Maggie’s mourns loss of co-founder Charles Jencks

Tributes have been paid to Charles Jencks, the co-founder and director of Maggie’s, the charity which provides free practical and emotional support for people living with cancer.

The architectural historian died on 13 October  at his home in London.  He was 80.

Charles was a renowned cultural theorist, landscape designer, architectural historian and co-founder, alongside his late wife Maggie Keswick, of Maggie’s. His best-selling books include The Language of Post-Modern ArchitectureThe Universe in the Landscape and The Architecture of Hope. He lectured at over 40 universities around the world.

Charles’ London home in Holland Park was Grade I Listed by Historic England in 2018 and plans are underway to convert it to a house archive museum called ‘The Cosmic House’ which will be open to the public by appointment.

Maggie’s chief executive Dame Laura Lee said: ‘It’s very hard to come to terms with Charles not being here as he has been such a pivotal part in developing Maggie’s vision for a different type of cancer care and turning that vision into a reality.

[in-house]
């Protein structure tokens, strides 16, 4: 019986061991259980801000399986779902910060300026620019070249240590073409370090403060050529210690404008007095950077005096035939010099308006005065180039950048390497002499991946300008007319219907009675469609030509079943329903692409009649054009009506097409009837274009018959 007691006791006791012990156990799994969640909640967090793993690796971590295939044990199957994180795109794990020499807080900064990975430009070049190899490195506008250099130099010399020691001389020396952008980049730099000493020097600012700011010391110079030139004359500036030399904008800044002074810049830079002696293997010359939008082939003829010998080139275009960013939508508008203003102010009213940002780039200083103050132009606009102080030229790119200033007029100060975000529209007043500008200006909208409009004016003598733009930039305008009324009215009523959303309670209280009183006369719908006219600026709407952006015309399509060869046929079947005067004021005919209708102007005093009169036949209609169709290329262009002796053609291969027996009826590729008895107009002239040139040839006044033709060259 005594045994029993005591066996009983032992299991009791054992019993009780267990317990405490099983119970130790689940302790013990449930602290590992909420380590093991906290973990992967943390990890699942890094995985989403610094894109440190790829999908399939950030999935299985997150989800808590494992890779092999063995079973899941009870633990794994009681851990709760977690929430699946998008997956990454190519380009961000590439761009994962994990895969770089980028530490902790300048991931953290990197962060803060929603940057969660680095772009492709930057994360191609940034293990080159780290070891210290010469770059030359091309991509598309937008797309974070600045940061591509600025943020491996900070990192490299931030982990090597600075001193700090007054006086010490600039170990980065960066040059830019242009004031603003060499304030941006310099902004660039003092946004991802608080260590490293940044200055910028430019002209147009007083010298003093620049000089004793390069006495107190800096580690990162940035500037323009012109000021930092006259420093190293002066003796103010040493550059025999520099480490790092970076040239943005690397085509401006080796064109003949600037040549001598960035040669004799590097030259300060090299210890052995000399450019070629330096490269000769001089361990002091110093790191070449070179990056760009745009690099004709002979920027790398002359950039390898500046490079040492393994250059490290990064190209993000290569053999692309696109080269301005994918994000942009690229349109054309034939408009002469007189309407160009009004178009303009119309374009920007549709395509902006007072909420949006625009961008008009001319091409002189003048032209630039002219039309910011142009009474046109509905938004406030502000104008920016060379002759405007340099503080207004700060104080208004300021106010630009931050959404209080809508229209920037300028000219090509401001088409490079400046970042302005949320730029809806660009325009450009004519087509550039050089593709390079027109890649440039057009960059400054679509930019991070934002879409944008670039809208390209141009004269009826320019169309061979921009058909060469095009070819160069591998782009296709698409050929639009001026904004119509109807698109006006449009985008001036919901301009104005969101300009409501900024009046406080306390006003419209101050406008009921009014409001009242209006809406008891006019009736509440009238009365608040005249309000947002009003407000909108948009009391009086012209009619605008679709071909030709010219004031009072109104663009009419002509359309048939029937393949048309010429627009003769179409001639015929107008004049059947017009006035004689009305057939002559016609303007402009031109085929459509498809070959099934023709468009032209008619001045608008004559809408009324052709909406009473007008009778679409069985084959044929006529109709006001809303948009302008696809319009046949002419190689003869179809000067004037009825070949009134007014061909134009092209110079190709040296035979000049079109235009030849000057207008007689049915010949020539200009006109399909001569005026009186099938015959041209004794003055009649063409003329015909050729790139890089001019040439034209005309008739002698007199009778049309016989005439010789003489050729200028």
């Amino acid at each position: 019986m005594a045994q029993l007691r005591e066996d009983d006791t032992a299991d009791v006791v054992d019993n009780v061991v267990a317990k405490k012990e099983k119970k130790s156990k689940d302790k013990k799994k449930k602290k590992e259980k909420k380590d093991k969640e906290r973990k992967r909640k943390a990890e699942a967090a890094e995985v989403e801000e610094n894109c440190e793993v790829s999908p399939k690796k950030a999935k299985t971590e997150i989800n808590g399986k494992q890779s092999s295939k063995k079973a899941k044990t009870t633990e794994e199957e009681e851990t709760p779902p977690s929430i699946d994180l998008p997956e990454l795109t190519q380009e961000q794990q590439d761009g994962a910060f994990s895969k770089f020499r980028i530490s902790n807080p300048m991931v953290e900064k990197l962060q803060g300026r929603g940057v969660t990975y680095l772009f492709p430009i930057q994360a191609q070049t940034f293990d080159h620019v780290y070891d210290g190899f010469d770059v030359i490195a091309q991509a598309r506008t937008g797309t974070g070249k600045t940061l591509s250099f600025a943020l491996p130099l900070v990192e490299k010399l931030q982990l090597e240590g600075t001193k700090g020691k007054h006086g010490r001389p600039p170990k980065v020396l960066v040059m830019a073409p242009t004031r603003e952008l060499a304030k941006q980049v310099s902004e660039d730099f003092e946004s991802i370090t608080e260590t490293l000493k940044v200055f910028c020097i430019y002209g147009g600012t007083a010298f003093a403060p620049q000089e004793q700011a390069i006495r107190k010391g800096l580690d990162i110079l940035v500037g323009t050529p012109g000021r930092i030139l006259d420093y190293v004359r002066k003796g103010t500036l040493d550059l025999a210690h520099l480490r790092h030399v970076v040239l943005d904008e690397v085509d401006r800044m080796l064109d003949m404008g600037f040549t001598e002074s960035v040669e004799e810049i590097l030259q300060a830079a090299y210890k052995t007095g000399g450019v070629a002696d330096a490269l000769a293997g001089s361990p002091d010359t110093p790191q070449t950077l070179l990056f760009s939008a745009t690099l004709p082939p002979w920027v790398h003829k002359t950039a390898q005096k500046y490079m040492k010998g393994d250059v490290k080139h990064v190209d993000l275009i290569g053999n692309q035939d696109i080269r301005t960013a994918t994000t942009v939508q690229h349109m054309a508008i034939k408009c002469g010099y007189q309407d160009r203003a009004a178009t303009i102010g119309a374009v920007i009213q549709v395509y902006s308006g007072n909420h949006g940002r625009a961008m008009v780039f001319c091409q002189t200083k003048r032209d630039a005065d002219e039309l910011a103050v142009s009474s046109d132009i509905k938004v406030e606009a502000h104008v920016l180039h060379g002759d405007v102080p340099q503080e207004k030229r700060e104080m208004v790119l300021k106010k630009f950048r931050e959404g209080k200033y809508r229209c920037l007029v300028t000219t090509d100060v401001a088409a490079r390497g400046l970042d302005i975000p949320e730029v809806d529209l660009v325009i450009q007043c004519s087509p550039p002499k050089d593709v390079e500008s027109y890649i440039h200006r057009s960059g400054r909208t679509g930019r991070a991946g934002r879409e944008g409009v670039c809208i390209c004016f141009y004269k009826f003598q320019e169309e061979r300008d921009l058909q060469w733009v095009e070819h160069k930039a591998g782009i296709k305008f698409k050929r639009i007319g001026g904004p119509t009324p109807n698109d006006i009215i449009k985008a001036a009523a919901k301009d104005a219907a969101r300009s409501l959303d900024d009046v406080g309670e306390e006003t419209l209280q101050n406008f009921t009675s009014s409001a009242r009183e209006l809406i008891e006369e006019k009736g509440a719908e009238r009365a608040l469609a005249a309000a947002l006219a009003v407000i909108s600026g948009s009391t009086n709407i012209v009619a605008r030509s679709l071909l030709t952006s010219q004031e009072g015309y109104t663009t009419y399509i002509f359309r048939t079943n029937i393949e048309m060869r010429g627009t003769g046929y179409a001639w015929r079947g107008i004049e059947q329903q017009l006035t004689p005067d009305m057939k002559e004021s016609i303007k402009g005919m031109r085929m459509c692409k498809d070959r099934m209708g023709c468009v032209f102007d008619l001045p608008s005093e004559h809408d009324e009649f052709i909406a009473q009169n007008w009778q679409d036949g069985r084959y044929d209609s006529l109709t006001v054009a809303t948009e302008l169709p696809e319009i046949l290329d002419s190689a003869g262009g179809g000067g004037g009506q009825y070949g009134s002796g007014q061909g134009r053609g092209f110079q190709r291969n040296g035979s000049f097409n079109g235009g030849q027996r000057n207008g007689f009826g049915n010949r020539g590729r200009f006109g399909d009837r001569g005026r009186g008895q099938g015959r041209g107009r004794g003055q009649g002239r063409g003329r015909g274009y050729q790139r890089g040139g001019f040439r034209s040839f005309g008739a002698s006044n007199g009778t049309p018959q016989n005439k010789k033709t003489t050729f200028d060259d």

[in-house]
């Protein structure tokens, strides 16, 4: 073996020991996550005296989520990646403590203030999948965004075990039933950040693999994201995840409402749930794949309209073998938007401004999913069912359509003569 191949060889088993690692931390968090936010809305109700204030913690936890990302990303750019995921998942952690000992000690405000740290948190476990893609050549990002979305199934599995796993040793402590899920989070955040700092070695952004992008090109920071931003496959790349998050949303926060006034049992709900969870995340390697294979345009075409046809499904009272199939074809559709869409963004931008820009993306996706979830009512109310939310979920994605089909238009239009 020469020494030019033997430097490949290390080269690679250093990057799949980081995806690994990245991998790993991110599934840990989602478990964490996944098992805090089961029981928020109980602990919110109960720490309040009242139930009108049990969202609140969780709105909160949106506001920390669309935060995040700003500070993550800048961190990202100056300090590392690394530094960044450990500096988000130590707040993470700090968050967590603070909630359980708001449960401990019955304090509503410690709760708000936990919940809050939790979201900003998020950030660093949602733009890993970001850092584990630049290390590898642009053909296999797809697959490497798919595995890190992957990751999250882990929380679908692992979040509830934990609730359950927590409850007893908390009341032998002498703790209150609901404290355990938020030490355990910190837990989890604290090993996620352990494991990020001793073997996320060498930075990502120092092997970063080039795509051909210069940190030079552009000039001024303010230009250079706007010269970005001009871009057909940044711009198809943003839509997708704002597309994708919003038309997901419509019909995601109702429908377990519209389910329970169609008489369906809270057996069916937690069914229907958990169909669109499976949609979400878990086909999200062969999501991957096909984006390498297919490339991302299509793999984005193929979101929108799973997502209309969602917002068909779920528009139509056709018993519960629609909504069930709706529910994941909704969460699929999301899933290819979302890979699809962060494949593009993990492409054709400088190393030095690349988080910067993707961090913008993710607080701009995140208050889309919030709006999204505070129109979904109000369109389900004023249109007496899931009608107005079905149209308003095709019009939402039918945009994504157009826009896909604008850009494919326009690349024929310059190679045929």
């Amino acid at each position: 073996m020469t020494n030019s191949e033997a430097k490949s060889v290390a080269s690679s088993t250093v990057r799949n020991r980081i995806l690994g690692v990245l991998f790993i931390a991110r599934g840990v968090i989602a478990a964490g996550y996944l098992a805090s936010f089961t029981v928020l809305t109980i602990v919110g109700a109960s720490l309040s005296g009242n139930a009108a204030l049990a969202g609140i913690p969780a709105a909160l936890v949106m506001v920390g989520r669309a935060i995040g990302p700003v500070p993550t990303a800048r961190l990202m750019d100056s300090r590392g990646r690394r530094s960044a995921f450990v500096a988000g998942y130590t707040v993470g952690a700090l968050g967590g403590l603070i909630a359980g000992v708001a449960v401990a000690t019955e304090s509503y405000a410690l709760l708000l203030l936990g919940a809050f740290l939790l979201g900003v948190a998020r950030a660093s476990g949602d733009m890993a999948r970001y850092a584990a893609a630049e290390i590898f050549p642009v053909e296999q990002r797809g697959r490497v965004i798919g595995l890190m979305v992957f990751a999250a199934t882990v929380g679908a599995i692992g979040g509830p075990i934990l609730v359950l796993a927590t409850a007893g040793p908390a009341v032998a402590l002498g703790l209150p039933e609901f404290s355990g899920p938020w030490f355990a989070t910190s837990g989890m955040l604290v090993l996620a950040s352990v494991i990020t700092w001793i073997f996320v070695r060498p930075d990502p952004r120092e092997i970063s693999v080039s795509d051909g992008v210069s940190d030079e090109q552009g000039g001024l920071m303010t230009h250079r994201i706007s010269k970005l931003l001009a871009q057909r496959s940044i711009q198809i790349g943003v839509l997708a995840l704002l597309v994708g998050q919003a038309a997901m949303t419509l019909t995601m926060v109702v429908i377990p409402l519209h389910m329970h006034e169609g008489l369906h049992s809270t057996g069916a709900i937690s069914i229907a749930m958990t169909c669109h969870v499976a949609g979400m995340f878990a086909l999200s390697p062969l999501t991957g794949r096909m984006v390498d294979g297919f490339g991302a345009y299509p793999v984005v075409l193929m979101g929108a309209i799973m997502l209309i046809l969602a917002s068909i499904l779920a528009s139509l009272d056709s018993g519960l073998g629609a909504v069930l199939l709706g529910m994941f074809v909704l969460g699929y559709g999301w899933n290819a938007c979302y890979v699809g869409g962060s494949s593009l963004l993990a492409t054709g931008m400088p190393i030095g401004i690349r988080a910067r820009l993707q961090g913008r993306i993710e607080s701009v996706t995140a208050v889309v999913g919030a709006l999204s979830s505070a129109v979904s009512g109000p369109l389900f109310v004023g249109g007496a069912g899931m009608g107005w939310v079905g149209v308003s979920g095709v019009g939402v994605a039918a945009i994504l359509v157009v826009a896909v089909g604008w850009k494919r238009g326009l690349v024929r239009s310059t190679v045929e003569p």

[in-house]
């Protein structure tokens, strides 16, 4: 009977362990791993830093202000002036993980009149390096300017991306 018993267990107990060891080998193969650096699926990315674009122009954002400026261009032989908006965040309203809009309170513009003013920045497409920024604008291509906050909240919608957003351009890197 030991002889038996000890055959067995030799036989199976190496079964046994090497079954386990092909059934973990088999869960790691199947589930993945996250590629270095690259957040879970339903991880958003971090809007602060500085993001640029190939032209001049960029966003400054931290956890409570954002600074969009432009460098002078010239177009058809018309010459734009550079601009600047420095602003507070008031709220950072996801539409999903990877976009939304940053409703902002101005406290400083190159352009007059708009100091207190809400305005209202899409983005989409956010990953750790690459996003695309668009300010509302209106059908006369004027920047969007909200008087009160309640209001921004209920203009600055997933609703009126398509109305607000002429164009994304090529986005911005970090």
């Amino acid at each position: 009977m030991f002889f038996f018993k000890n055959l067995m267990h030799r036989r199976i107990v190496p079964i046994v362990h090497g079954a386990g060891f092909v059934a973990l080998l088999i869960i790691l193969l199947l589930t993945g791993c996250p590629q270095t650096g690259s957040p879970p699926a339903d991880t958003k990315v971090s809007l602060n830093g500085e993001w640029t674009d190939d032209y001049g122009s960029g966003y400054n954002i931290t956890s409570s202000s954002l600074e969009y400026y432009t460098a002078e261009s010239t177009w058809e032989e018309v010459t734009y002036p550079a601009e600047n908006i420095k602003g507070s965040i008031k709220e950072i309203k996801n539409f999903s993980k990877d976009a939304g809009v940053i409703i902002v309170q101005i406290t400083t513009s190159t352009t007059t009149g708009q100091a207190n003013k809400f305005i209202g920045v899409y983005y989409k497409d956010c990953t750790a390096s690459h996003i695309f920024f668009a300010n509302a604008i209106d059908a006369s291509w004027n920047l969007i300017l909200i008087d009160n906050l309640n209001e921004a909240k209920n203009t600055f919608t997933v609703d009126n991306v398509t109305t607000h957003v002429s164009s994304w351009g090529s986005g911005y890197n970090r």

‘Over the last 23 years his passion, drive and imagination meant that leading architects from across the world came to build these extraordinary centres; places which have benefitted thousands of people with cancer both in the UK and abroad.

‘I know Charles will be remembered for his many talents, but for me personally his legacy lies in the contribution he has made to ensuring people living with cancer, and those close to them, have the best possible support.

‘Maggie’s would not be the organisation it is today without his tenacity, dedication and charisma.  He will be sorely missed. Our thoughts are with his family.’

Maggie’s offers free practical and emotional support for all people living with cancer, and their family and friends. Built in the grounds of specialist NHS cancer hospitals, Maggie’s Centres are warm and welcoming places, with qualified professionals on hand to offer a programme of support that has been shown to improve physical and emotional wellbeing.

The first Maggie’s Centre opened in Edinburgh in 1996. There are now 24 Centres across the UK and abroad, with more planned for the future. Maggie’s also has an Online Centre.

Maggie’s relies on voluntary donations to support and grow its network of Centres and to develop its unique, high quality programme of support. The charity’s aim is to make the biggest difference possible to people living with cancer and their family and friends.

For further information about Maggie’s go to